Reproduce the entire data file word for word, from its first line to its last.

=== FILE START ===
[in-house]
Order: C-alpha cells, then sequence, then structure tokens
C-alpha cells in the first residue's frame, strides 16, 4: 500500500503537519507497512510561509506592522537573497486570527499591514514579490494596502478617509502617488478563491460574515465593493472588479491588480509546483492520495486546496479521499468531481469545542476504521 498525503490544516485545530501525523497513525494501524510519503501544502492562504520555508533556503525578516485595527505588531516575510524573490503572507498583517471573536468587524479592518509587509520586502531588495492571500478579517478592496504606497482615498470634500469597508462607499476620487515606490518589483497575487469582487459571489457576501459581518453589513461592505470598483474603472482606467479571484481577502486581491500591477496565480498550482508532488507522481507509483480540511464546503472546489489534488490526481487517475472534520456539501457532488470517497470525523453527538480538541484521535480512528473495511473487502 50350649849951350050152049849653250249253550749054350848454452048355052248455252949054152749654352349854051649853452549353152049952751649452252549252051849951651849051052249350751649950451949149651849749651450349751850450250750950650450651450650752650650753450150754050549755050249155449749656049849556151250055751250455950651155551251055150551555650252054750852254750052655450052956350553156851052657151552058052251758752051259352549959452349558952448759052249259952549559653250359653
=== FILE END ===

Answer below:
[in-house]
Order: C-alpha cells, then sequence, then structure tokens
C-alpha cells in the first residue's frame, strides 16, 4: 500500500503537519507497512510561509506592522537573497486570527499591514514579490494596502478617509502617488478563491460574515465593493472588479491588480509546483492520495486546496479521499468531481469545542476504521 498525503490544516485545530501525523497513525494501524510519503501544502492562504520555508533556503525578516485595527505588531516575510524573490503572507498583517471573536468587524479592518509587509520586502531588495492571500478579517478592496504606497482615498470634500469597508462607499476620487515606490518589483497575487469582487459571489457576501459581518453589513461592505470598483474603472482606467479571484481577502486581491500591477496565480498550482508532488507522481507509483480540511464546503472546489489534488490526481487517475472534520456539501457532488470517497470525523453527538480538541484521535480512528473495511473487502 50350649849951350050152049849653250249253550749054350848454452048355052248455252949054152749654352349854051649853452549353152049952751649452252549252051849951651849051052249350751649950451949149651849749651450349751850450250750950650450651450650752650650753450150754050549755050249155449749656049849556151250055751250455950651155551251055150551555650252054750852254750052655450052956350553156851052657151552058052251758752051259352549959452349558952448759052249259952549559653250359653